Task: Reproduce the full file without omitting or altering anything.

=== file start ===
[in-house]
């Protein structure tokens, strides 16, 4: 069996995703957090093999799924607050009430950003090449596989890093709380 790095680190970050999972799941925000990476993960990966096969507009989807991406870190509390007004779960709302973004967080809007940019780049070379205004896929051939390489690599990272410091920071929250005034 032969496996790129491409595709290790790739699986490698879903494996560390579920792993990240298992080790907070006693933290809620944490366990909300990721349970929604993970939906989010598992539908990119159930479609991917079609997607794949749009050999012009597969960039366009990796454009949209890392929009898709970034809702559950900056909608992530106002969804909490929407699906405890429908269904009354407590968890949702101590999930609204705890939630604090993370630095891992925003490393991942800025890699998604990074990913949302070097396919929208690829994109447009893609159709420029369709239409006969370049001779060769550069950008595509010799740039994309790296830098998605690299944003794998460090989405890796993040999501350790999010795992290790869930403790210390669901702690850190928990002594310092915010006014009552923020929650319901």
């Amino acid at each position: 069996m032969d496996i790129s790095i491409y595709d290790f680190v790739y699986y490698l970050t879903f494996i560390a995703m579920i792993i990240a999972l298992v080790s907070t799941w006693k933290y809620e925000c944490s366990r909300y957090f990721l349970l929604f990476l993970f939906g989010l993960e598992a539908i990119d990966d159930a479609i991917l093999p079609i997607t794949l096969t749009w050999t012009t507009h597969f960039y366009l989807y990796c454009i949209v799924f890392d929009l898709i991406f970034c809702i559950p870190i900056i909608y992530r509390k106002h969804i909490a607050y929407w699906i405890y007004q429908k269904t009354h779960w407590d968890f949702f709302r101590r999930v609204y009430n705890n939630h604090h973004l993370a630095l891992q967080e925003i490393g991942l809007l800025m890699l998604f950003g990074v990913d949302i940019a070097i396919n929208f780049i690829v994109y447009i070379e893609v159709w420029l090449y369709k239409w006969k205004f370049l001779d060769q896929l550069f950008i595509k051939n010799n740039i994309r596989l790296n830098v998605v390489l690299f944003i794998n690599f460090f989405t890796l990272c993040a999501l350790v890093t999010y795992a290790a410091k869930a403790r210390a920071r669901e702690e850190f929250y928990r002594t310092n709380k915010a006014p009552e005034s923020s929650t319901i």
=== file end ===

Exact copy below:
[in-house]
């Protein structure tokens, strides 16, 4: 069996995703957090093999799924607050009430950003090449596989890093709380 790095680190970050999972799941925000990476993960990966096969507009989807991406870190509390007004779960709302973004967080809007940019780049070379205004896929051939390489690599990272410091920071929250005034 032969496996790129491409595709290790790739699986490698879903494996560390579920792993990240298992080790907070006693933290809620944490366990909300990721349970929604993970939906989010598992539908990119159930479609991917079609997607794949749009050999012009597969960039366009990796454009949209890392929009898709970034809702559950900056909608992530106002969804909490929407699906405890429908269904009354407590968890949702101590999930609204705890939630604090993370630095891992925003490393991942800025890699998604990074990913949302070097396919929208690829994109447009893609159709420029369709239409006969370049001779060769550069950008595509010799740039994309790296830098998605690299944003794998460090989405890796993040999501350790999010795992290790869930403790210390669901702690850190928990002594310092915010006014009552923020929650319901």
């Amino acid at each position: 069996m032969d496996i790129s790095i491409y595709d290790f680190v790739y699986y490698l970050t879903f494996i560390a995703m579920i792993i990240a999972l298992v080790s907070t799941w006693k933290y809620e925000c944490s366990r909300y957090f990721l349970l929604f990476l993970f939906g989010l993960e598992a539908i990119d990966d159930a479609i991917l093999p079609i997607t794949l096969t749009w050999t012009t507009h597969f960039y366009l989807y990796c454009i949209v799924f890392d929009l898709i991406f970034c809702i559950p870190i900056i909608y992530r509390k106002h969804i909490a607050y929407w699906i405890y007004q429908k269904t009354h779960w407590d968890f949702f709302r101590r999930v609204y009430n705890n939630h604090h973004l993370a630095l891992q967080e925003i490393g991942l809007l800025m890699l998604f950003g990074v990913d949302i940019a070097i396919n929208f780049i690829v994109y447009i070379e893609v159709w420029l090449y369709k239409w006969k205004f370049l001779d060769q896929l550069f950008i595509k051939n010799n740039i994309r596989l790296n830098v998605v390489l690299f944003i794998n690599f460090f989405t890796l990272c993040a999501l350790v890093t999010y795992a290790a410091k869930a403790r210390a920071r669901e702690e850190f929250y928990r002594t310092n709380k915010a006014p009552e005034s923020s929650t319901i």